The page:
Space Station
High-Efficiency Solar Cell
This NASA Glenn innovation is a novel multi-junction photovoltaic cell constructed using selenium as a bonding material sandwiched between a thin film multi-junction wafer and a silicon substrate wafer, enabling higher efficiencies. A multi-junction photovoltaic cell differs from a single junction cell in that it has multiple sub-cells (p-n junctions) and can convert more of the sun's energy into electricity as the light passes through each layer. To further improve the efficiencies, this cell has three junctions, where the top wafer is made from high solar energy absorbing materials that form a two-junction cell made from the III-V semiconductor family, and the bottom substrate remains as a simple silicon wafer. The selenium interlayer is applied between the top and bottom wafers, then pressure annealed at 221°C (the melting temperature of selenium), then cooled. The selenium interlayer acts as a connective layer between the top cell that absorbs the short-wavelength light and the bottom silicon-based cell that absorbs the longer wavelengths. The three-junction solar cell manufactured using selenium as the transparent interlayer has a higher efficiency, converting more than twice the energy into electricity than traditional cells. To obtain even higher efficiencies of over 40%, both the top and bottom layers can be multi-junction solar cells with the selenium layer sandwiched in between. The resultant high performance multi-junction photovoltaic cell with the selenium interlayer provides more power per unit area while utilizing a low-cost silicon-based substrate. This unprecedented combination of increased efficiency and cost savings has considerable commercial potential. This is an early-stage technology requiring additional development. Glenn welcomes co-development opportunities.
Epitaxy of SiGe and Other Compound Semiconductors
Several of the patented methods included in this suite of technologies enable super-hetero-epitaxy of rhombohedral/cubic compound semiconductors on specially oriented trigonal (e.g. sapphire) or hexagonal (e.g. quartz) crystal wafer substrates. This includes alignment of the growth crystal lattice with the underlying substrate lattice to minimize misfit strain-induced dislocation defects in the growing crystal. Thus thicker, defect-free crystal layers can be made. Rhombohedral/Cubic crystal twin defects which is 60 degree rotated on [111] orientation in a rhombohedral/cubic SiGe layer structure can be reduced to well less than 1% by volume, essentially providing a defect-free semiconductor material. Alternately, engineered lattice structures with a high degree of twinning can provide SiGe with improved thermoelectric properties due to the phonon scattering that inhibits thermal conduction without compromising electrical conductivity. Additional patented technologies in this suite provide for physical vapor deposition (PVD) growth methods utilizing molten sputtering targets and thermal control of heated substrates, including electron beam heating, in order to give the atoms in the sputtered vapor or on the substrate surface the energy needed for the desired crystal growth. The remaining patented technologies enable x-ray diffraction methods for detecting and mapping crystal twin defects across the entire as-grown semiconductor layer. These defects are critical to the performance of any semiconductor device manufactured from such compound semiconductor materials.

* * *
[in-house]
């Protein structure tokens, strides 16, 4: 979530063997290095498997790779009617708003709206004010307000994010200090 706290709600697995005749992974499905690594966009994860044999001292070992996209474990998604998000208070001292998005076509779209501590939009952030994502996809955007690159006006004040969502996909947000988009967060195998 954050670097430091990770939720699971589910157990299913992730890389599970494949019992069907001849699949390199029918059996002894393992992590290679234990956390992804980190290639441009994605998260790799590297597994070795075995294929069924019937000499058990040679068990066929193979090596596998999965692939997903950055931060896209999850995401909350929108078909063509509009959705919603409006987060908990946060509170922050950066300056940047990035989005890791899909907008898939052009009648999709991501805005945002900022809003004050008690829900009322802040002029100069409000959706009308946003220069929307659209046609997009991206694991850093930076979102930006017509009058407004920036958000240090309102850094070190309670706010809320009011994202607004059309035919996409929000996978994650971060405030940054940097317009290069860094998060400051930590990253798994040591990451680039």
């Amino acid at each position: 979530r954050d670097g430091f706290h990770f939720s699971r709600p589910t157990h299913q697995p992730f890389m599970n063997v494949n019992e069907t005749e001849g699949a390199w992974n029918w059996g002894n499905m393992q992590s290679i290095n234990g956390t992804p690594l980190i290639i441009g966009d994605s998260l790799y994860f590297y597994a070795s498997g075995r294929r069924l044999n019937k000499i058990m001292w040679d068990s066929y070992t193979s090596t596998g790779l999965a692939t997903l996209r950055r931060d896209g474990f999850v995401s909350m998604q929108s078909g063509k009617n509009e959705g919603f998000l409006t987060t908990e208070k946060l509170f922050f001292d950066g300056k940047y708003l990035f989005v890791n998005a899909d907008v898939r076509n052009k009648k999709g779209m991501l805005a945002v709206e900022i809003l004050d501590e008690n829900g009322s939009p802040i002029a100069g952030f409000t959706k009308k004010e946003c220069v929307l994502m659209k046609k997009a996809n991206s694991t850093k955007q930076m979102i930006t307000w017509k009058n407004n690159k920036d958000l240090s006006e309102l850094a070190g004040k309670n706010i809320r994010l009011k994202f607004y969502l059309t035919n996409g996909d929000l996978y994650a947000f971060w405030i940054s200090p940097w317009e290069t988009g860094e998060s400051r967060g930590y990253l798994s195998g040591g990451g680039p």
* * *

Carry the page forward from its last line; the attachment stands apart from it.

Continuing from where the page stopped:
SiGe Wafers
Single Crystal SiGe/Sapphire Epitaxy
This innovation is based on a new fabrication method that alleviates the thermal loading requirement of the substrate, which previously required surface temperatures within the range of 850 to 900C. Our method employs a new thermal loading requirement of sapphire substrate for growing single crystal SiGe on sapphire substrate, in the range of 450 to 500C. SiGe/sapphire wafers produced via this process show a high reflectivity without the discoloration that appears in low quality films.
Tablet computer in the sun
Double Sided Si(Ge)/Sapphire/III-Nitride Hybrid Structures
III-nitride devices are commonly made on sapphire substrates today for various commercial electronic and optoelectronic applications. Thus, this innovation relates directly to the combination of devices on opposite sides of the sapphire substrate. One possible device combination is to have LEDs one side and solar cells on the other, such as for displays.